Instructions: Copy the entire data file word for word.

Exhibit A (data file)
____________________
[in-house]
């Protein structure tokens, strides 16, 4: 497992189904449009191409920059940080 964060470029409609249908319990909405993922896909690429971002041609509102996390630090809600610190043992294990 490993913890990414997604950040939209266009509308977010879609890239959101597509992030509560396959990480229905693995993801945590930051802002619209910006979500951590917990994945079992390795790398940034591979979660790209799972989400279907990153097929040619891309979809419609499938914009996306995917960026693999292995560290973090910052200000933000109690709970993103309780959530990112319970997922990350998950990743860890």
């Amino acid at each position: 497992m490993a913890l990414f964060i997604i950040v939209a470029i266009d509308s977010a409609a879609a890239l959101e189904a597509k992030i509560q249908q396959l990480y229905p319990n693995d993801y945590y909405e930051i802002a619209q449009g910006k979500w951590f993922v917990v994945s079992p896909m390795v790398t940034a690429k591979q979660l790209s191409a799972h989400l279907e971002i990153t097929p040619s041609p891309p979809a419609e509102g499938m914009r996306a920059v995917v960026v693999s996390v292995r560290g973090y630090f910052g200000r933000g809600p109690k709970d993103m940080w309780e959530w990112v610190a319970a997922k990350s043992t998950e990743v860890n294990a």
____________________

[in-house]
């Protein structure tokens, strides 16, 4: 497992189904449009191409920059940080 964060470029409609249908319990909405993922896909690429971002041609509102996390630090809600610190043992294990 490993913890990414997604950040939209266009509308977010879609890239959101597509992030509560396959990480229905693995993801945590930051802002619209910006979500951590917990994945079992390795790398940034591979979660790209799972989400279907990153097929040619891309979809419609499938914009996306995917960026693999292995560290973090910052200000933000109690709970993103309780959530990112319970997922990350998950990743860890």
């Amino acid at each position: 497992m490993a913890l990414f964060i997604i950040v939209a470029i266009d509308s977010a409609a879609a890239l959101e189904a597509k992030i509560q249908q396959l990480y229905p319990n693995d993801y945590y909405e930051i802002a619209q449009g910006k979500w951590f993922v917990v994945s079992p896909m390795v790398t940034a690429k591979q979660l790209s191409a799972h989400l279907e971002i990153t097929p040619s041609p891309p979809a419609e509102g499938m914009r996306a920059v995917v960026v693999s996390v292995r560290g973090y630090f910052g200000r933000g809600p109690k709970d993103m940080w309780e959530w990112v610190a319970a997922k990350s043992t998950e990743v860890n294990a």